When you get this stuff and start making music, let us hear some of it.

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Blue Hell
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PostPosted: Sat Nov 05, 2005 8:38 pm    Post subject: Reply with quote  Mark this post and the followings unread

mosc wrote:
you'll make better music if you aren't stuck in a narrow range.


Nonsense, erm, I mean I do not agree immediately :-)

I'm not a keyboard player, but I've always liked the NM Classic's keyboard for it being as short as it is. Maybe because I've been playing on bamboo flutes for years, their range is pretty limitted (1), but it makes you come up with inventive things to make melodies work.



(1) : 2 octaves at best, but above about 1.5 octaves keying is different for for each one.

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Scott013



Joined: Aug 16, 2005
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PostPosted: Sun Nov 06, 2005 1:16 pm    Post subject: Reply with quote  Mark this post and the followings unread

Thanks for the advice Mosc, it's very encouraging when people help out.

So, I think I'm leaning more towards the second option, I had no idea that the knobs on the Edirol were different. I'm going to look at a few controllers/regular keyboards with MIDI-out that have a fair amount of keys and are cheap.
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mosc
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PostPosted: Sun Nov 06, 2005 1:53 pm    Post subject: Reply with quote  Mark this post and the followings unread

There are a few other MIDI controllers that have the encoders. Maybe people will chime in if the know of them. I can't think of any other than the BCR2000 because I'm not gear hunting at the moment.
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Kassen
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PostPosted: Tue Nov 15, 2005 5:04 pm    Post subject: Reply with quote  Mark this post and the followings unread

Blue Hell wrote:

I'm not a keyboard player, but I've always liked the NM Classic's keyboard for it being as short as it is. Maybe because I've been playing on bamboo flutes for years, their range is pretty limitted (1), but it makes you come up with inventive things to make melodies work.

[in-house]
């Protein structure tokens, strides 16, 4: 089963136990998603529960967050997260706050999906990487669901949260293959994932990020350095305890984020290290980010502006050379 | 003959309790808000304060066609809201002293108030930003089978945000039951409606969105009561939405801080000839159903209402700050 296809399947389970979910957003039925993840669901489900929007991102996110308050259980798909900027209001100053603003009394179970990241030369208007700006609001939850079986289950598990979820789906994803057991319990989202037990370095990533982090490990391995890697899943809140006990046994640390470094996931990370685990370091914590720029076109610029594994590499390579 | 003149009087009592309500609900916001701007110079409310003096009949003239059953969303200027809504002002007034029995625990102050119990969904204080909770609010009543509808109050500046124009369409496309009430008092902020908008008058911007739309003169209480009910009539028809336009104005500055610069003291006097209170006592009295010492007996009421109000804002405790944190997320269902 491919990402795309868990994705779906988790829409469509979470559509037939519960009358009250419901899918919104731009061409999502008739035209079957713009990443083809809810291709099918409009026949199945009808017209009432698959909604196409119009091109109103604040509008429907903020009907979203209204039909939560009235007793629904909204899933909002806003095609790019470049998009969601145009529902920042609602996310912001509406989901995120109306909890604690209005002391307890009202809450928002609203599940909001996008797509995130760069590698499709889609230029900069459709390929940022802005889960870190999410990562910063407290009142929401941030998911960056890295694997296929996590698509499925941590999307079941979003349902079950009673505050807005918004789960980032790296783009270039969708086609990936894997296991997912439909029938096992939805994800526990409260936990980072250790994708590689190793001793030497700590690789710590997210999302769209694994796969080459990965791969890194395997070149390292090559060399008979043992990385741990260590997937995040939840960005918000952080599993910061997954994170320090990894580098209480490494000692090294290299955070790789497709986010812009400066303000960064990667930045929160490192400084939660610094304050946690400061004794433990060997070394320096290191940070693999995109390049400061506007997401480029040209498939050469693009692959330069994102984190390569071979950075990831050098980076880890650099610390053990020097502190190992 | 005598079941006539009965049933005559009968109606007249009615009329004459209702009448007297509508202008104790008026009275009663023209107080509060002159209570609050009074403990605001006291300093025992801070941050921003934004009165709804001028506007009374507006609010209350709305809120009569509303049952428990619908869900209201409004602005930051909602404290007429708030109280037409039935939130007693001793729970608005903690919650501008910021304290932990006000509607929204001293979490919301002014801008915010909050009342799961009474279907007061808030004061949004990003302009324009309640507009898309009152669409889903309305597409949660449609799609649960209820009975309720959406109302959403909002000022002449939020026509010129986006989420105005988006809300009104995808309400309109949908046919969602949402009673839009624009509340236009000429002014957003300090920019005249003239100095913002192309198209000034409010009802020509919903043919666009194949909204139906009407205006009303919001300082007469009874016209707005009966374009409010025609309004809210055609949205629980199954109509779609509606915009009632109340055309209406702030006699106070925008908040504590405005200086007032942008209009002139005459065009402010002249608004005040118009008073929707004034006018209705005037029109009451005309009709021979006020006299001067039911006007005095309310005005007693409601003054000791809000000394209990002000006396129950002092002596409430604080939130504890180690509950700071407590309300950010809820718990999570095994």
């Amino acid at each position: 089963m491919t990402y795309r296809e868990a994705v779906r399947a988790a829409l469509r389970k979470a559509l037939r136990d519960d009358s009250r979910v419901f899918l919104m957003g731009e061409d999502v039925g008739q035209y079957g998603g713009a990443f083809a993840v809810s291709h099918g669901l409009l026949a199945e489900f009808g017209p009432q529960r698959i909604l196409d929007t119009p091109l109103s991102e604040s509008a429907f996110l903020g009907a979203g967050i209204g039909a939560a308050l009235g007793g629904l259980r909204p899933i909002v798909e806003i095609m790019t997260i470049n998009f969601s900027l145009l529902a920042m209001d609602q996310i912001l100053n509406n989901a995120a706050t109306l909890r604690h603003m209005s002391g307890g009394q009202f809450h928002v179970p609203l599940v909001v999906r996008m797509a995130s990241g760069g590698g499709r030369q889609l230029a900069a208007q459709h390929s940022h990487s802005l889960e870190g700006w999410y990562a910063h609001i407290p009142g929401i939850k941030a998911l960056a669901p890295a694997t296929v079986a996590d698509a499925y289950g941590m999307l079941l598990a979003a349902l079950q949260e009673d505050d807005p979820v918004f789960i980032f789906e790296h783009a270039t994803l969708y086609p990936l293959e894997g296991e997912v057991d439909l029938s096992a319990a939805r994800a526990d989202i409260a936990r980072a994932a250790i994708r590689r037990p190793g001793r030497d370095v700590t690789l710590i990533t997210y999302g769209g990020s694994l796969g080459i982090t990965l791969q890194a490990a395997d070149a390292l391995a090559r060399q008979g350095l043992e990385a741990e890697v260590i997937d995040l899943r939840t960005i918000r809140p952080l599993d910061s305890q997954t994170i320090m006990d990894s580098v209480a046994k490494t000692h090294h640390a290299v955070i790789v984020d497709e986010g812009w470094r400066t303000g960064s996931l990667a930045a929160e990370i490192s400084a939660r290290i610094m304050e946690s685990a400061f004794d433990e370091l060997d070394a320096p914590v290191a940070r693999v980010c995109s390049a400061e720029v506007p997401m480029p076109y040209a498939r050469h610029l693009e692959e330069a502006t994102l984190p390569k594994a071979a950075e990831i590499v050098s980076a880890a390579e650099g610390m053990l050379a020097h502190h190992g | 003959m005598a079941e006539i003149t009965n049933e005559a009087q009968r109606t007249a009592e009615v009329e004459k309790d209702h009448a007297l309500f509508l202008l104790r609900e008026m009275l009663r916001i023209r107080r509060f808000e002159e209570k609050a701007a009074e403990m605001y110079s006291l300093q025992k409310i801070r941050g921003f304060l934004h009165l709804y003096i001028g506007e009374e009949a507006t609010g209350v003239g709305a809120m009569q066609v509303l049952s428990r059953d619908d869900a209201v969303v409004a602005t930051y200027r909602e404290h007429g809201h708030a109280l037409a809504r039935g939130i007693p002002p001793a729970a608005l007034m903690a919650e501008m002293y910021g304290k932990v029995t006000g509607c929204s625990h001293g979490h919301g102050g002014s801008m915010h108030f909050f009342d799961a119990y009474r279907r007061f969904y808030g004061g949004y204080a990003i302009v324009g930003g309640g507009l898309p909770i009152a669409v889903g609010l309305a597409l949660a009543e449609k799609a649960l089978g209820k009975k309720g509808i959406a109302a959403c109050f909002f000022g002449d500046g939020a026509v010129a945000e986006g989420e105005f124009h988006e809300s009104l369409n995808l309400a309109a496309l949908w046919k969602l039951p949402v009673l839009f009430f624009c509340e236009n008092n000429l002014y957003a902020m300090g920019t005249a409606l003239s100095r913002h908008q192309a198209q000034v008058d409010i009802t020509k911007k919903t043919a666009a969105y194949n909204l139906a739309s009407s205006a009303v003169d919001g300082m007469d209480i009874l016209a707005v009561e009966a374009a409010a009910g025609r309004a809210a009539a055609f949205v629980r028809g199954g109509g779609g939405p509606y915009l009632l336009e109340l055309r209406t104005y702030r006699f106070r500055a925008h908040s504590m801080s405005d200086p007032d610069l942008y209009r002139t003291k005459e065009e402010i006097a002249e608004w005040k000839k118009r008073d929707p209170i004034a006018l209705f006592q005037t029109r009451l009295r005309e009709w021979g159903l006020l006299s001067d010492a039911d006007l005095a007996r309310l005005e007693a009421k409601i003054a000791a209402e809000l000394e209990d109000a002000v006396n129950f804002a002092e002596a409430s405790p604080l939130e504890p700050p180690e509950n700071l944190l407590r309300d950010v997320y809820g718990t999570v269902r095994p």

I only saw this one now.

I'm reminded of what I thought of when I first heard of Gameboy music. What I thought was great about this is tha tyou could cary your instrument with you all the time which might enable you to get much more intimate with it. As great as grand piano sised keyboards are when you are sitting behind them; they to take up a lot of space and if we are honest; they simply don't travel well.

Personally I realy like the EMU Launchpad. It's just one octave (inclusive) but transposing by both octaves and single keys is lightning fast. It fits in my laptop bag and it's quite sturdy. Also; it doesn't look like a piano keyboard and the keys are numbered starting at "0" which I find very pleasant for controling melodies relatively to something (instead of absolute relative to a scale), it's looks and feel also make it more intuitively suitable for controling home-brew sequencers.

All of those might be relevant factors (and there's always the DX7 for proper piano-style doodeling).

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jksuperstar



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PostPosted: Wed Nov 16, 2005 9:23 am    Post subject: Reply with quote  Mark this post and the followings unread

Good one Kassen, I wasn't thining about that direction anymore. The Emu Command Stations are the evolution of the launchpad...the "keys" are basically drumpads you could bang things out with. Plus a touch strip, lots of knobs, and the proteus sound engine to boot.